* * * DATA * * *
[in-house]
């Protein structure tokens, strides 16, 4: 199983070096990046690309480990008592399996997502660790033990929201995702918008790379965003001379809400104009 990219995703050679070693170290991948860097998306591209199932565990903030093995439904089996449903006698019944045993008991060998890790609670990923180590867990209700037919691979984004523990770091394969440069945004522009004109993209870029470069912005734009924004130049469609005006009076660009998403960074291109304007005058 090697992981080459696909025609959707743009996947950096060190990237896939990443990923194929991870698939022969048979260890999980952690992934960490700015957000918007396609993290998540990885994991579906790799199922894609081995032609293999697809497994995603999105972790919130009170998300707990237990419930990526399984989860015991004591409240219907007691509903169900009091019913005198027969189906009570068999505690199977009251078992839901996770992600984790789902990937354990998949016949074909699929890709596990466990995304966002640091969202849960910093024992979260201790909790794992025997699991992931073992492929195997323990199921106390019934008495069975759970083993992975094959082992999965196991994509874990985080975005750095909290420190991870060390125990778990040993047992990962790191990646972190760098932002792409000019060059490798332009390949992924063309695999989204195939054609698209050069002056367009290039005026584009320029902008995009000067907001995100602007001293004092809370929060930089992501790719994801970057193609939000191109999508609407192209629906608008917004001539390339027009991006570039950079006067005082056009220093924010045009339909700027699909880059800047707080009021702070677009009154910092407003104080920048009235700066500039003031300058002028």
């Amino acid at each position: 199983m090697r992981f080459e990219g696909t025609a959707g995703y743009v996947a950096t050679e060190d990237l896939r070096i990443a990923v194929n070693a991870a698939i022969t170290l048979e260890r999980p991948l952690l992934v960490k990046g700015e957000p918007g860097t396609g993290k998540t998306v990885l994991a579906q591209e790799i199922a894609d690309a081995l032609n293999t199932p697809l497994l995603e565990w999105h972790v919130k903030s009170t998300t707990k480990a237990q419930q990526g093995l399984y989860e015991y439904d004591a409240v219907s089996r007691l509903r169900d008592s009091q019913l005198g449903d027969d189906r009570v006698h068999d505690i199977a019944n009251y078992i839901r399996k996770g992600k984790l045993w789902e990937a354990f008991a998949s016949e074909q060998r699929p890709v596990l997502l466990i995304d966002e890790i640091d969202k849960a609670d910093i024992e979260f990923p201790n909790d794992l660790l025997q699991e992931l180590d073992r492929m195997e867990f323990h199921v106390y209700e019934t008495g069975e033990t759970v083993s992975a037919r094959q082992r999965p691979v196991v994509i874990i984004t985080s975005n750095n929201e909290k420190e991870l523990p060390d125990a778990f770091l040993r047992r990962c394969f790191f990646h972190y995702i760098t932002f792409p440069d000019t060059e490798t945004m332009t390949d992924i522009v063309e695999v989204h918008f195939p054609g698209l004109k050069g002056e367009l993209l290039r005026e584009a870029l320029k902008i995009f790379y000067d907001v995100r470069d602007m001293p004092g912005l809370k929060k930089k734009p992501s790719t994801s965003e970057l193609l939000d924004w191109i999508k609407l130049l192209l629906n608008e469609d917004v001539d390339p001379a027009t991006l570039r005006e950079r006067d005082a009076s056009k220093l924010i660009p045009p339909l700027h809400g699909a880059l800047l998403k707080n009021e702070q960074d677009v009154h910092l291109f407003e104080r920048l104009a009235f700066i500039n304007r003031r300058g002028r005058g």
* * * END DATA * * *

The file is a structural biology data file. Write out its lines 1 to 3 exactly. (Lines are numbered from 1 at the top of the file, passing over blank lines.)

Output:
[in-house]
């Protein structure tokens, strides 16, 4: 199983070096990046690309480990008592399996997502660790033990929201995702918008790379965003001379809400104009 990219995703050679070693170290991948860097998306591209199932565990903030093995439904089996449903006698019944045993008991060998890790609670990923180590867990209700037919691979984004523990770091394969440069945004522009004109993209870029470069912005734009924004130049469609005006009076660009998403960074291109304007005058 090697992981080459696909025609959707743009996947950096060190990237896939990443990923194929991870698939022969048979260890999980952690992934960490700015957000918007396609993290998540990885994991579906790799199922894609081995032609293999697809497994995603999105972790919130009170998300707990237990419930990526399984989860015991004591409240219907007691509903169900009091019913005198027969189906009570068999505690199977009251078992839901996770992600984790789902990937354990998949016949074909699929890709596990466990995304966002640091969202849960910093024992979260201790909790794992025997699991992931073992492929195997323990199921106390019934008495069975759970083993992975094959082992999965196991994509874990985080975005750095909290420190991870060390125990778990040993047992990962790191990646972190760098932002792409000019060059490798332009390949992924063309695999989204195939054609698209050069002056367009290039005026584009320029902008995009000067907001995100602007001293004092809370929060930089992501790719994801970057193609939000191109999508609407192209629906608008917004001539390339027009991006570039950079006067005082056009220093924010045009339909700027699909880059800047707080009021702070677009009154910092407003104080920048009235700066500039003031300058002028």
């Amino acid at each position: 199983m090697r992981f080459e990219g696909t025609a959707g995703y743009v996947a950096t050679e060190d990237l896939r070096i990443a990923v194929n070693a991870a698939i022969t170290l048979e260890r999980p991948l952690l992934v960490k990046g700015e957000p918007g860097t396609g993290k998540t998306v990885l994991a579906q591209e790799i199922a894609d690309a081995l032609n293999t199932p697809l497994l995603e565990w999105h972790v919130k903030s009170t998300t707990k480990a237990q419930q990526g093995l399984y989860e015991y439904d004591a409240v219907s089996r007691l509903r169900d008592s009091q019913l005198g449903d027969d189906r009570v006698h068999d505690i199977a019944n009251y078992i839901r399996k996770g992600k984790l045993w789902e990937a354990f008991a998949s016949e074909q060998r699929p890709v596990l997502l466990i995304d966002e890790i640091d969202k849960a609670d910093i024992e979260f990923p201790n909790d794992l660790l025997q699991e992931l180590d073992r492929m195997e867990f323990h199921v106390y209700e019934t008495g069975e033990t759970v083993s992975a037919r094959q082992r999965p691979v196991v994509i874990i984004t985080s975005n750095n929201e909290k420190e991870l523990p060390d125990a778990f770091l040993r047992r990962c394969f790191f990646h972190y995702i760098t932002f792409p440069d000019t060059e490798t945004m332009t390949d992924i522009v063309e695999v989204h918008f195939p054609g698209l004109k050069g002056e367009l993209l290039r005026e584009a870029l320029k902008i995009f790379y000067d907001v995100r470069d602007m001293p004092g912005l809370k929060k930089k734009p992501s790719t994801s965003e970057l193609l939000d924004w191109i999508k609407l130049l192209l629906n608008e469609d917004v001539d390339p001379a027009t991006l570039r005006e950079r006067d005082a009076s056009k220093l924010i660009p045009p339909l700027h809400g699909a880059l800047l998403k707080n009021e702070q960074d677009v009154h910092l291109f407003e104080r920048l104009a009235f700066i500039n304007r003031r300058g002028r005058g």